• Achieving Net-Zero Energy in Primary Schools In the Hot-Arid Region of Makkah, Saudi Arabia

      Chalfoun, Nader; Noor Wali, Suhaib Eshaq; Moeller, Colby; Magdy, Omar (The University of Arizona., 2018)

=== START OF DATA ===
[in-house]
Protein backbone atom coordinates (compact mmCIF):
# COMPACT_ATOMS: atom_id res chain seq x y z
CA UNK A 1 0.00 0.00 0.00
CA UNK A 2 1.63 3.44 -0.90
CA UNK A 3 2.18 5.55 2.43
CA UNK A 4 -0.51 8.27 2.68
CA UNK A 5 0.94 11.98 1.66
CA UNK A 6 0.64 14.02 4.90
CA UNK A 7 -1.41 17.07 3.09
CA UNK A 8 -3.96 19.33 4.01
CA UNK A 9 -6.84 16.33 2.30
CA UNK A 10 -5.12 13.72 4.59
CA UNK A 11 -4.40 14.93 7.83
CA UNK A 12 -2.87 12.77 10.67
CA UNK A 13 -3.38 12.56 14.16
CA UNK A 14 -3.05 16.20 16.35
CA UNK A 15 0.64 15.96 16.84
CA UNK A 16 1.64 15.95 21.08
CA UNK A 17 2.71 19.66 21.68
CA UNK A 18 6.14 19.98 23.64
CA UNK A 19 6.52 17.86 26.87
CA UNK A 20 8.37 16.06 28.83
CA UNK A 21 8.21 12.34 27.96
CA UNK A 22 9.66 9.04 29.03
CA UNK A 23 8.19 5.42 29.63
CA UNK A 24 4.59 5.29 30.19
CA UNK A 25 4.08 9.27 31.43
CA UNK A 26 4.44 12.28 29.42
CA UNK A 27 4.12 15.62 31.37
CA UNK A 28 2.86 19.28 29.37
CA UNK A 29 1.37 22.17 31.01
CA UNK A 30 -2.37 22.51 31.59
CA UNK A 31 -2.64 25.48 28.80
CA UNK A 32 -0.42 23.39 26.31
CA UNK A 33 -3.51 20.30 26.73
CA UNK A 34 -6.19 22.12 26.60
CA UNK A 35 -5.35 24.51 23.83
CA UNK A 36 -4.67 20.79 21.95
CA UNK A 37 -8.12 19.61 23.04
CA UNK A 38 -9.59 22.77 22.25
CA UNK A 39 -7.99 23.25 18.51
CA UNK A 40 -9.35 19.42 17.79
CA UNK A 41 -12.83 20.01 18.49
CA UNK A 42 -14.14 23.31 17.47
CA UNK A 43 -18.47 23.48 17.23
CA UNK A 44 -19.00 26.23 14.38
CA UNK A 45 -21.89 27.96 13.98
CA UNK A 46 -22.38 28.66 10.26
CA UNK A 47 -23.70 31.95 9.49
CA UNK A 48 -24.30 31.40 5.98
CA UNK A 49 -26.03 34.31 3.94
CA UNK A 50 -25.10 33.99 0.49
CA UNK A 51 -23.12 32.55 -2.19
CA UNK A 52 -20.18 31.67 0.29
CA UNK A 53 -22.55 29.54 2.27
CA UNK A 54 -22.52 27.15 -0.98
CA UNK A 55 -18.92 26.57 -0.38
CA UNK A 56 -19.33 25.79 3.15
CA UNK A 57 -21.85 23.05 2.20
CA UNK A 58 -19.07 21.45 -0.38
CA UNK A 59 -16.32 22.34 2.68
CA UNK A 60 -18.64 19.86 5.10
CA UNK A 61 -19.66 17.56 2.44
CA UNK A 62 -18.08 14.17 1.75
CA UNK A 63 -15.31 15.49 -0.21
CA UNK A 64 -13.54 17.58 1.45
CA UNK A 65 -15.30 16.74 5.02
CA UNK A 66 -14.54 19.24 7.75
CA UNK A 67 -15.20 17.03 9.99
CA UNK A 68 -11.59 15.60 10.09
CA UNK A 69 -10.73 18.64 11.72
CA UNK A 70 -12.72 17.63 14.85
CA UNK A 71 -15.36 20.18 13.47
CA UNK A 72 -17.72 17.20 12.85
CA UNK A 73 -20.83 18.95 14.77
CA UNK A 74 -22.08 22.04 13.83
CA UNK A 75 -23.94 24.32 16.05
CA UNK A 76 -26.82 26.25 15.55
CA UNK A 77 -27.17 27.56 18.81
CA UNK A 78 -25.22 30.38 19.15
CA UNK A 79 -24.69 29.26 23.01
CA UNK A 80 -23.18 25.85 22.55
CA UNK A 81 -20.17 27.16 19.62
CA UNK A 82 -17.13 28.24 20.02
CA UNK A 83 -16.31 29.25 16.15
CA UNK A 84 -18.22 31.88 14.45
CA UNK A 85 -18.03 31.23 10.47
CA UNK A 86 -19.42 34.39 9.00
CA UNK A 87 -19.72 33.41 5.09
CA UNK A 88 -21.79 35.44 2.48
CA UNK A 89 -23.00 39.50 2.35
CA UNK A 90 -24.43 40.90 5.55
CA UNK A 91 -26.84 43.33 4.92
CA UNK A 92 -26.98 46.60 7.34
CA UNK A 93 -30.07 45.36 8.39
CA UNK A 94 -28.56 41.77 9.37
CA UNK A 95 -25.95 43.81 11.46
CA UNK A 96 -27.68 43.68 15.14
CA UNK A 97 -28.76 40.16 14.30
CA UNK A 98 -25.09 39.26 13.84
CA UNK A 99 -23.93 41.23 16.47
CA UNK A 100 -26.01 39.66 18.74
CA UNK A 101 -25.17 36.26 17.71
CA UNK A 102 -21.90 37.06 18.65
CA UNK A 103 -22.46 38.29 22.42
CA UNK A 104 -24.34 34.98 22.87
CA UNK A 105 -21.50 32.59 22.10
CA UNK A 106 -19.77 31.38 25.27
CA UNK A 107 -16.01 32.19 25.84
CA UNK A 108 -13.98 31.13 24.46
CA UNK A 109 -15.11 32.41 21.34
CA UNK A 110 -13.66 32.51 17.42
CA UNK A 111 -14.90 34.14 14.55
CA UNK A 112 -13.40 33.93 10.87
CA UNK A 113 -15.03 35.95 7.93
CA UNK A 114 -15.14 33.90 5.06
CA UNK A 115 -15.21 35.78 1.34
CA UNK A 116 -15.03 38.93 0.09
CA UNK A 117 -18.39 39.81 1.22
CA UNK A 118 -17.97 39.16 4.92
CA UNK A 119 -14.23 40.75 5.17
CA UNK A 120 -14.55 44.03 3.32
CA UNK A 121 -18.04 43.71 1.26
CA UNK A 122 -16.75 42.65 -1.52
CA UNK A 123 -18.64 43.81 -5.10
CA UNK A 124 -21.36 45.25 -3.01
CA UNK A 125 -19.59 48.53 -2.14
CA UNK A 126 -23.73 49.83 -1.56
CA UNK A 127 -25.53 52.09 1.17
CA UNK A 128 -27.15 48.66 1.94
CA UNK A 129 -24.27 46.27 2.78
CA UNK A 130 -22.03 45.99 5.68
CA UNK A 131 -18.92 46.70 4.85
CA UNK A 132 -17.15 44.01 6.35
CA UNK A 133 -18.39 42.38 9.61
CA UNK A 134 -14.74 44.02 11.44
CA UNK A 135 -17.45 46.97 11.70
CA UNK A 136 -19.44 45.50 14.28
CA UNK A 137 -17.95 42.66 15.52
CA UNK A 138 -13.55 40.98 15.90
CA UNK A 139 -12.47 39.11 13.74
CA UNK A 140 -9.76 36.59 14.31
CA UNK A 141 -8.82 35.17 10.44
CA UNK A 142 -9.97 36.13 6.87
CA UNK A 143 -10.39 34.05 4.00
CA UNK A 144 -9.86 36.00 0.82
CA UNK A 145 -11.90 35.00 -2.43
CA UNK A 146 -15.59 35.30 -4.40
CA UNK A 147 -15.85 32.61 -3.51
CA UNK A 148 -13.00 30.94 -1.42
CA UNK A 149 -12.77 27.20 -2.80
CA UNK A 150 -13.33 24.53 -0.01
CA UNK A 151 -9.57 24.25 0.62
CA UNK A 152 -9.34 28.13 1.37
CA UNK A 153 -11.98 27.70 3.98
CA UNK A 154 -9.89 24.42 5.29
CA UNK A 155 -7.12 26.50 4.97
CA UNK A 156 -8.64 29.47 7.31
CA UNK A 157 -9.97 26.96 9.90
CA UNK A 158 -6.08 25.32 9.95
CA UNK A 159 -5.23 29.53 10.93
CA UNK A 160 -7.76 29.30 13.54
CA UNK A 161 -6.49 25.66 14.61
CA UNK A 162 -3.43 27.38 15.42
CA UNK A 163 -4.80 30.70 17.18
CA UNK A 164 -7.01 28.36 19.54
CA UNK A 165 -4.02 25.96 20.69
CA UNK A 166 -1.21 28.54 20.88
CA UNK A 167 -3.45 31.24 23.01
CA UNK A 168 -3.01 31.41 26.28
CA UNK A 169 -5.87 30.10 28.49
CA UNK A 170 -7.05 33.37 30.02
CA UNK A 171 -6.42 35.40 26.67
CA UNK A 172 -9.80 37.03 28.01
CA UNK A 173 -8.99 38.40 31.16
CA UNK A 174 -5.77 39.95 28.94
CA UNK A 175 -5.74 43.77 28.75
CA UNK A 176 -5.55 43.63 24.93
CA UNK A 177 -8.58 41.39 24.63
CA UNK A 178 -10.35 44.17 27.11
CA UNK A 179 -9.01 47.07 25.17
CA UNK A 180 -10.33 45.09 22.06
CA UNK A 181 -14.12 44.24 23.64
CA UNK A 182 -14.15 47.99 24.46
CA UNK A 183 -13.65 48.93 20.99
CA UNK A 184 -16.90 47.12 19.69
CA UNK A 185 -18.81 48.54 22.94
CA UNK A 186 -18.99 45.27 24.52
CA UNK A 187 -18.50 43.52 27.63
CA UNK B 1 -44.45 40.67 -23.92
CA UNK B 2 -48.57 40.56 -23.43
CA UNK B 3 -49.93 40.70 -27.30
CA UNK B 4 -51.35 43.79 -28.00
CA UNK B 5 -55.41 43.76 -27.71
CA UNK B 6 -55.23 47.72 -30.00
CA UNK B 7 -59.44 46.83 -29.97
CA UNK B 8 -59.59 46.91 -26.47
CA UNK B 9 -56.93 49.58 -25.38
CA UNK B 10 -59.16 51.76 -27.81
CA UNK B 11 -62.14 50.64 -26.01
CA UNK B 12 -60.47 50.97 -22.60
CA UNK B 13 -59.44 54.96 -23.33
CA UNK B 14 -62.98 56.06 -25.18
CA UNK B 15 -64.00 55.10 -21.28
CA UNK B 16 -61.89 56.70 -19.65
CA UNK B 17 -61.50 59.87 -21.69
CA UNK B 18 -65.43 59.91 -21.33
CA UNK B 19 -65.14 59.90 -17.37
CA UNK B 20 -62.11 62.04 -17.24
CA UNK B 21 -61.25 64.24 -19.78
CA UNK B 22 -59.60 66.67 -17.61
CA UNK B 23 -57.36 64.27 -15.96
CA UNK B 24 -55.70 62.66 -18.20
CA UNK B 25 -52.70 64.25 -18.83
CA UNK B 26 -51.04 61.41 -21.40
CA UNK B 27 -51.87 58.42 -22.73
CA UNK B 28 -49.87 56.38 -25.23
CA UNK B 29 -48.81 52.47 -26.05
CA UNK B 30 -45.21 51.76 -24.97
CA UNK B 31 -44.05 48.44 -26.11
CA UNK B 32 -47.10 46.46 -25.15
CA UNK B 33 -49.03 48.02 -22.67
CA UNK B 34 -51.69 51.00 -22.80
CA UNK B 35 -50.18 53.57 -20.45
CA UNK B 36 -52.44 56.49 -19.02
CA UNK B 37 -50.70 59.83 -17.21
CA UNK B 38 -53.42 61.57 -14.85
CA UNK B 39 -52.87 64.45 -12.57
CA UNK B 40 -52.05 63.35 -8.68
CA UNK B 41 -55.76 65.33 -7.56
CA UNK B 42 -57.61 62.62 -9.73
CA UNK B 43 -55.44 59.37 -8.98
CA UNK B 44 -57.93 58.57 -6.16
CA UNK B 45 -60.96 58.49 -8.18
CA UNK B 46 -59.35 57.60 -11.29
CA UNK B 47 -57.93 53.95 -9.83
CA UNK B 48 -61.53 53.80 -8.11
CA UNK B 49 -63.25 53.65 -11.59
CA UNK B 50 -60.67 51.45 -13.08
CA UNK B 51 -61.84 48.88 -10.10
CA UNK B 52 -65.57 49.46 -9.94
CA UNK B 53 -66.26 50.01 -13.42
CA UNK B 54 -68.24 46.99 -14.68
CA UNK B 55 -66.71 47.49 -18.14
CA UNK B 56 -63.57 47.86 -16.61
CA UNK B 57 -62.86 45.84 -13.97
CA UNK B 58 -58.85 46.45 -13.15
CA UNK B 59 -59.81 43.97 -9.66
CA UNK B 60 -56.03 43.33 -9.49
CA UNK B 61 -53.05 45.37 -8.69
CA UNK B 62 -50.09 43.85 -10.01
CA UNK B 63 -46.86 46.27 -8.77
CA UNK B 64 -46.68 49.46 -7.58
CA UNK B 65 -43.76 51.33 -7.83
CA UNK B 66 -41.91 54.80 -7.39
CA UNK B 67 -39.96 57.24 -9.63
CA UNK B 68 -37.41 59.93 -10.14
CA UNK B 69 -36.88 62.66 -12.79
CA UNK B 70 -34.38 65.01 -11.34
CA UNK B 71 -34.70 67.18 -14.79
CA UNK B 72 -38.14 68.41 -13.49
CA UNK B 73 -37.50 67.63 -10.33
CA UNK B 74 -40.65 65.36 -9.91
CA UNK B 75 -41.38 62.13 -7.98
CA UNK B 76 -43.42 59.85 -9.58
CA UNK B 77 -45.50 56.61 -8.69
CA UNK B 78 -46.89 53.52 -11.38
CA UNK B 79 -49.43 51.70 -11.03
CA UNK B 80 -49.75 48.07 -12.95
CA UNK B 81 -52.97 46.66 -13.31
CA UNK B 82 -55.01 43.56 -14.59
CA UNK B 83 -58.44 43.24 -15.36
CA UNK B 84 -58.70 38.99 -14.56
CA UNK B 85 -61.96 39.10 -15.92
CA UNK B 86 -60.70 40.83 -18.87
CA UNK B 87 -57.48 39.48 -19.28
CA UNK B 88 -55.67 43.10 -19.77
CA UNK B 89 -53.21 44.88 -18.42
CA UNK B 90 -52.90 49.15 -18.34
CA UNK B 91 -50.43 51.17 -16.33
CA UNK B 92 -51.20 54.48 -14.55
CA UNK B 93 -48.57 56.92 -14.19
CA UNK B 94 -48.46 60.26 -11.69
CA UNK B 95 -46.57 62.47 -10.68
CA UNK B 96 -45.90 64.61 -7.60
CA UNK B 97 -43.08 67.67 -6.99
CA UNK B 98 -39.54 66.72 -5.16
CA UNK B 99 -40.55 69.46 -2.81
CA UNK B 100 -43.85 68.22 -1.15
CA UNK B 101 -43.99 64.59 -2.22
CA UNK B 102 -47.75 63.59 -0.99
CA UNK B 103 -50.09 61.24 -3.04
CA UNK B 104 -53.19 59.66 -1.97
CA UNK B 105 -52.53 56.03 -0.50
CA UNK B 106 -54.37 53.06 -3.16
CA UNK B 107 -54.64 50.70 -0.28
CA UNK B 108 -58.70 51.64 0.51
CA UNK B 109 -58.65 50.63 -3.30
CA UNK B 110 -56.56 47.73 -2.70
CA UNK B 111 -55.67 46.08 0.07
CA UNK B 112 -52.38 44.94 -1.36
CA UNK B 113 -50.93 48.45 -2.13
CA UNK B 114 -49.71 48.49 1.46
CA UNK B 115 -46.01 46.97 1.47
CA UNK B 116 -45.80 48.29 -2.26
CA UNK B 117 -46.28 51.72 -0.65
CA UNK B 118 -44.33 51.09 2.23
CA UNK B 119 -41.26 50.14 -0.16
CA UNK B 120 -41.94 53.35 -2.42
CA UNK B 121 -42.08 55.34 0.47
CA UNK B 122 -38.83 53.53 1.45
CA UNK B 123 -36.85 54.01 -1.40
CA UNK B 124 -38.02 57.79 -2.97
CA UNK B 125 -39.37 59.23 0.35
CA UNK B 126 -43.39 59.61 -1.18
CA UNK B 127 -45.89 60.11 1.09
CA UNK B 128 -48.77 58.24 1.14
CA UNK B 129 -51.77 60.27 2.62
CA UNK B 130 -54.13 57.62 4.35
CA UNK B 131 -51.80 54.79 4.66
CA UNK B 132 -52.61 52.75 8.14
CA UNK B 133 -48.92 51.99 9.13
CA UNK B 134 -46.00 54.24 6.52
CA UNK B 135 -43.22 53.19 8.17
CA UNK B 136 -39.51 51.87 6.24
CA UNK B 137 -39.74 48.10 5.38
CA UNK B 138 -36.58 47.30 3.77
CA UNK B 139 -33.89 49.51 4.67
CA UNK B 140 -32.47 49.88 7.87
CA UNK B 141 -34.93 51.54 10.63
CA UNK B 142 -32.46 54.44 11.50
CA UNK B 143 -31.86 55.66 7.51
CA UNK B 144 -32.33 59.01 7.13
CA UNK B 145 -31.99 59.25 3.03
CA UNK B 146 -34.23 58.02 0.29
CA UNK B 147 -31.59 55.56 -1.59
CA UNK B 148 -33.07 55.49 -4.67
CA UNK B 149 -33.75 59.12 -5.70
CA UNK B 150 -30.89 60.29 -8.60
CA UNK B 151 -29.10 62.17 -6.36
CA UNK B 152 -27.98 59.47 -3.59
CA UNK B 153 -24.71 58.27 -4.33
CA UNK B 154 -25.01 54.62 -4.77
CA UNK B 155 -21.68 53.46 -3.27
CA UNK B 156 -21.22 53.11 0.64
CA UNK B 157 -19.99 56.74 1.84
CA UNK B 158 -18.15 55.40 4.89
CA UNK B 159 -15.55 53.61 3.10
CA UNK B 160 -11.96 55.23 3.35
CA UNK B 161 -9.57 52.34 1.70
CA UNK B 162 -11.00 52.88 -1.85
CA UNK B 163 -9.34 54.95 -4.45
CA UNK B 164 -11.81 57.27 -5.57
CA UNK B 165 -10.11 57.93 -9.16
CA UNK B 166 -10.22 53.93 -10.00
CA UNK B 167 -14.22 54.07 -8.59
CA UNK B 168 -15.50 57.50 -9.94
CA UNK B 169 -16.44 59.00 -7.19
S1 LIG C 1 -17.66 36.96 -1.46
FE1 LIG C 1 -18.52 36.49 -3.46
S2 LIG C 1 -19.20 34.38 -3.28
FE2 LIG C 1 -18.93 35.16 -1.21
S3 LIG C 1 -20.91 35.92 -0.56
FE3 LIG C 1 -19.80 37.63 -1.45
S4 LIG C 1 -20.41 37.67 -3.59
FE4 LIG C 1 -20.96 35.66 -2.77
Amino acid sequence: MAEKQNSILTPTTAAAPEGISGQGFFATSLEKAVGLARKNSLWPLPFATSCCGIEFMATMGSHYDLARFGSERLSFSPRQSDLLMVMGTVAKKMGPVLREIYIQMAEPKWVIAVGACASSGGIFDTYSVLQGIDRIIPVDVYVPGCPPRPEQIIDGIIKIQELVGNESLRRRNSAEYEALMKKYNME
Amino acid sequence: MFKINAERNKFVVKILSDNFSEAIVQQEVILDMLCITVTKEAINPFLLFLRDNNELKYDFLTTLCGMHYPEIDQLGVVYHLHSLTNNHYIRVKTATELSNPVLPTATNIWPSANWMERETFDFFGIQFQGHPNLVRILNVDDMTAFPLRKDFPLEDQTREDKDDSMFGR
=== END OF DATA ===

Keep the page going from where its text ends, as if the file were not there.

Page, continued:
The energy demand in the Kingdom of Saudi Arabia (KSA) is drastically increasing due to the recent Saudi government’s growth and development in multiple fields. Part of the new government’s vision is to create a lower impact of carbon emissions on the atmosphere. Thus, a significant consideration of building energy consumption is crucial since around 78% of the energy consumption is caused by the building sector in KSA. Residential buildings, however, account for 50% of the energy consumption, and government buildings show negligence in their function (Saudi Energy Efficiency Center 2017). Moreover, with the increase in electricity tariffs, the government has forced the operators of its buildings to enhance building efficiency to consume less energy especially in schools. This research aims to study the possibility of Net-Zero energy schools in Makkah, KSA. The purpose is to create an educational icon that educates the new generation about the importance of sustainability through visual interacting in addition to providing a high performance and healthy learning environment for students and teachers. A prototypical elementary school model was analyzed and simulated using eQUEST, an energy software, to determine the different issues that cause high energy consumption in the school. The building model, Al-Muna School, is a 32,400 ft² primary school located in Makkah, KSA, that has a hot-arid climate. The prototype was simulated using eQUEST, and the simulation result was compared with the energy use intensity (EUI) for primary schools in the hot-arid region of USA, which has the same climate zone as Makkah. The prototype was worse than the code for the educational buildings. The author provided recommendations of passive and active environmental strategies to mitigate energy use in the school building including the following: double low-E glazing, insulation, shading devices, daylight enhancment, night purge ventilation, LED light, and a high SEER hvac system to enhance the building performance and achieve Net-Zero energy. The results from eQUEST show a reduction of 68% from the total energy consumption of the building. Thus, 263 PV panels were implemented to generate the required energy for the building to achieve Net-Zero energy. Moreover, due to the fact that schools in Makkah have the same prototype, the Ministry of Education there can use this research as a case study to be applied to other schools in the area. The Net-Zero Energy for hot-arid climates would be an ideal concept to support the 2030 Vision of KSA, a nationwide initiative to make the country more sustainable.